Aloe may help control diabetes. But we really don’t have good enough proof yet.

    David

  • 18 Jennifer // Jan 9, 2009 at 9:27 am

    I have switched to decaf coffee and still my numbers go up about 100 points after two cups…I use powder creamer and no sugar. Any suggestions other than quitting the coffee?

  • 19 David Mendosa // Jan 9, 2009 at 12:28 pm

    Dear Jennifer,

    100 points! That’s huge! Yes, definitely one other suggestion. It’s got to have mostly to do with the powder creamer. Either stop using cream in your coffee (and if it is good coffee, I guarantee that it will taste better, at least after the first few cups), for switch to pure cream — not half and half. Pure cream has no carbs, but half and half and creamers do.

    Let me know!

    David

  • 20 Jennifer // Jan 10, 2009 at 11:23 am

    I tried the cream in my coffee today with GREAT results. My blood sugar increased by 1.

    Now another question. I was reading your article on low carb diets. The 6g for breakfast and only 12 for lunch and dinner….wow. Can you give me a sample meal. I am 57, 5′2″ and 125 lbs. My a1c is 6.5.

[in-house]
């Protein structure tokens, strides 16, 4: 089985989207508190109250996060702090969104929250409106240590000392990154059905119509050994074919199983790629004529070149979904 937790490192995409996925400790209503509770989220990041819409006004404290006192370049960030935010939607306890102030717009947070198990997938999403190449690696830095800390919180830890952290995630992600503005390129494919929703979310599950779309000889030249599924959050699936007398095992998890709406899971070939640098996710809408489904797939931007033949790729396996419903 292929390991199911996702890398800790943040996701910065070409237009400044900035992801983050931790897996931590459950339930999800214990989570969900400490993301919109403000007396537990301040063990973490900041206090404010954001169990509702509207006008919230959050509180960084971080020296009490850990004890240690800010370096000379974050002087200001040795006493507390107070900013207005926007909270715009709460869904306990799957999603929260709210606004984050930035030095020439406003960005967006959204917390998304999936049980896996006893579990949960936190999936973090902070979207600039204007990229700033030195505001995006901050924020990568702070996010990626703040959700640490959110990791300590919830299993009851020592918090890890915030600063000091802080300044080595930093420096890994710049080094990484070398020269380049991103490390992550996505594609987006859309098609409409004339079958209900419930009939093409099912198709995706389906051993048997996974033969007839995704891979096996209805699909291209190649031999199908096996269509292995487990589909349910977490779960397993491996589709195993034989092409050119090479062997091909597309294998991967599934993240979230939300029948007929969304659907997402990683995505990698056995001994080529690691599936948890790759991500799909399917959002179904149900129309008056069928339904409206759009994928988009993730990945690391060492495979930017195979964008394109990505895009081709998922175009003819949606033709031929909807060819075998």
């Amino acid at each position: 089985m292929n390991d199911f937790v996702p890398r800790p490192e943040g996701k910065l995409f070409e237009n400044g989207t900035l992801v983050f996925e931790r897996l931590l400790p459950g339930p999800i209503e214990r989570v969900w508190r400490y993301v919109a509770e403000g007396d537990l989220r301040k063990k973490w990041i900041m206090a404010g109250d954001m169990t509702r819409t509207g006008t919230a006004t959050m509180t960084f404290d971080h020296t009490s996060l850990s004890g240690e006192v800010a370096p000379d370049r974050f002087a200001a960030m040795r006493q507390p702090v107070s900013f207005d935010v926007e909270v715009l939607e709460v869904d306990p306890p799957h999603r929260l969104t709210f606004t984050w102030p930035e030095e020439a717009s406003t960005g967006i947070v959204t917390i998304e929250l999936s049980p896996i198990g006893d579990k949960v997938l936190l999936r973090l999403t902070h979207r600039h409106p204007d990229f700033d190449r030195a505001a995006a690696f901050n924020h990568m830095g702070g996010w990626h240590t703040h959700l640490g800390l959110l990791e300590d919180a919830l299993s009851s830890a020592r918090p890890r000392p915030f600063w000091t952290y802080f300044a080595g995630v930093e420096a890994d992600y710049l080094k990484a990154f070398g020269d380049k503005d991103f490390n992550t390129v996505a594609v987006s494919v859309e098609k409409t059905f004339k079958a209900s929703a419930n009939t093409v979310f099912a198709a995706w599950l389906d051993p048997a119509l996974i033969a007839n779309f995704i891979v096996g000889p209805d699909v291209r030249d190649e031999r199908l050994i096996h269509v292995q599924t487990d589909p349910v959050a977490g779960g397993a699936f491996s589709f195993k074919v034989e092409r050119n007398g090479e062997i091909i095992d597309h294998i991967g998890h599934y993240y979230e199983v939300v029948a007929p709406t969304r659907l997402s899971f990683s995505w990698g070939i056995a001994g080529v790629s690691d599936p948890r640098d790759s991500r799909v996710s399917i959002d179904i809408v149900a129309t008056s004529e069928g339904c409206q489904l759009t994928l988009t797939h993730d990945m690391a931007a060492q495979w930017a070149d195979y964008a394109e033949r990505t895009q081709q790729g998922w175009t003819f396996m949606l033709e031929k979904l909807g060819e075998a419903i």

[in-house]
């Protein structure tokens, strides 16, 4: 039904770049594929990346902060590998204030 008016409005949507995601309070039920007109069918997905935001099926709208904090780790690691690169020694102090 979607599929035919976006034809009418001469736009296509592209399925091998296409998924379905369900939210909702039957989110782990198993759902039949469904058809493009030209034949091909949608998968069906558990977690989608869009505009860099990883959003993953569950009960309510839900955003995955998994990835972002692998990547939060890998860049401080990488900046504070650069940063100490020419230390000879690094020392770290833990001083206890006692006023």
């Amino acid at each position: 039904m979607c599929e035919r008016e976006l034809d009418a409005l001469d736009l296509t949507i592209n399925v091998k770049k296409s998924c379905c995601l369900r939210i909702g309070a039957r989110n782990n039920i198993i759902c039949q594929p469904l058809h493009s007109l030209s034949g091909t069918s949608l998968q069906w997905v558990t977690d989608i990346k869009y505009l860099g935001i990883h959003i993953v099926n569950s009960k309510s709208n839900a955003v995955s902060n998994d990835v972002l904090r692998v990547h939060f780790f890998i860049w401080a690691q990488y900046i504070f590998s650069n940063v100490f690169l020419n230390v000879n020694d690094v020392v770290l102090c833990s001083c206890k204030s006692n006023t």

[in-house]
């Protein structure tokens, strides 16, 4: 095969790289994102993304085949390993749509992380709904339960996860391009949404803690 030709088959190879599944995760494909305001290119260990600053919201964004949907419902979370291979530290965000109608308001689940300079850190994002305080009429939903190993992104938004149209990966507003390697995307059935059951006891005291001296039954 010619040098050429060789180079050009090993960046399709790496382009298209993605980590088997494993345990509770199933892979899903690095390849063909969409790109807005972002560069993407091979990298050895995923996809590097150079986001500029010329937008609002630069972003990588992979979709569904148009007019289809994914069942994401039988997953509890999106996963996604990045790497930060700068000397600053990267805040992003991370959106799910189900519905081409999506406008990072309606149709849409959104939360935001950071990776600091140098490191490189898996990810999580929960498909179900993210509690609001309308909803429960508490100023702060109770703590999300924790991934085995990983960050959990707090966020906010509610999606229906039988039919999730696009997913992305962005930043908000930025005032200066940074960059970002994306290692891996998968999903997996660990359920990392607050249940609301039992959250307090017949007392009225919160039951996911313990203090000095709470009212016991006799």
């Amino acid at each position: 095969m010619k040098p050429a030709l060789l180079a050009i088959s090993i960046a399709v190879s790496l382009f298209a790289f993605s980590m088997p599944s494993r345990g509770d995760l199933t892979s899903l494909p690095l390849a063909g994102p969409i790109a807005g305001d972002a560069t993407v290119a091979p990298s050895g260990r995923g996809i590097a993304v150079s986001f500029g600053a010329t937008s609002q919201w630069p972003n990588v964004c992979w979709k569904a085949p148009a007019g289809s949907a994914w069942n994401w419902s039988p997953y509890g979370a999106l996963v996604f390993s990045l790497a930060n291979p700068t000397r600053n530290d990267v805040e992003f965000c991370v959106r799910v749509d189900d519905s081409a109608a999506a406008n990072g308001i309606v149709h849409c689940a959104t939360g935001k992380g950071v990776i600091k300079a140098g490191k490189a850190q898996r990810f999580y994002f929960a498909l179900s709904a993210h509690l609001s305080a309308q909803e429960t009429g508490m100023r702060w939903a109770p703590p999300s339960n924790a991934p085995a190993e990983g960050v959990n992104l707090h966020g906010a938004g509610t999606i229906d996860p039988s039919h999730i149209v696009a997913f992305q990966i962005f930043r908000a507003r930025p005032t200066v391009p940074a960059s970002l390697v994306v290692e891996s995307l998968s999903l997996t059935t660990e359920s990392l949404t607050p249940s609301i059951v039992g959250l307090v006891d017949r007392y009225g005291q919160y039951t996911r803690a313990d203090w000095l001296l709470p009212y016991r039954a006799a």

• 21 David Mendosa // Jan 11, 2009 at 1:40 pm

    Dear Jennifer,

    Glad that the cream works so much better than the creamer!

    The best guide for very low-carb diet is Dr. Bernstein’s Diabetes Solution, third edition.

    But I generally have two poached egg whites for breakfast (no carbs). I snack on Vital Choice mackerel or sardines. For lunch I usually have a salad or bratwurst and sauerkraut. For dinner I will have fish or chicken with maybe some yogurt and a vegetable like winter squash or okra (my two favorites). Avocados are a mainstay of my diet too.

    Also see: http://www.healthcentral.com/diabetes/c/17/20167/good-veggies/

    Best regards,

    David

  • 22 LOU // Jan 19, 2009 at 12:19 pm

    thanks for the input on coffee, but it broke my heart. I have always said…with my diabetes, at leasr they have not taken away my coffee ? ouch !

  • 23 David Mendosa // Jan 19, 2009 at 6:29 pm

    Dear Lou,

    Hang in there! I really don’t think that coffee can possibly raise our BG levels very much. Diabetes has not taken coffee away from me — please see my more recent post at http://www.mendosa.com/blog/?p=331

    Best regards,

    David

  • 24 LOU // Jan 19, 2009 at 7:55 pm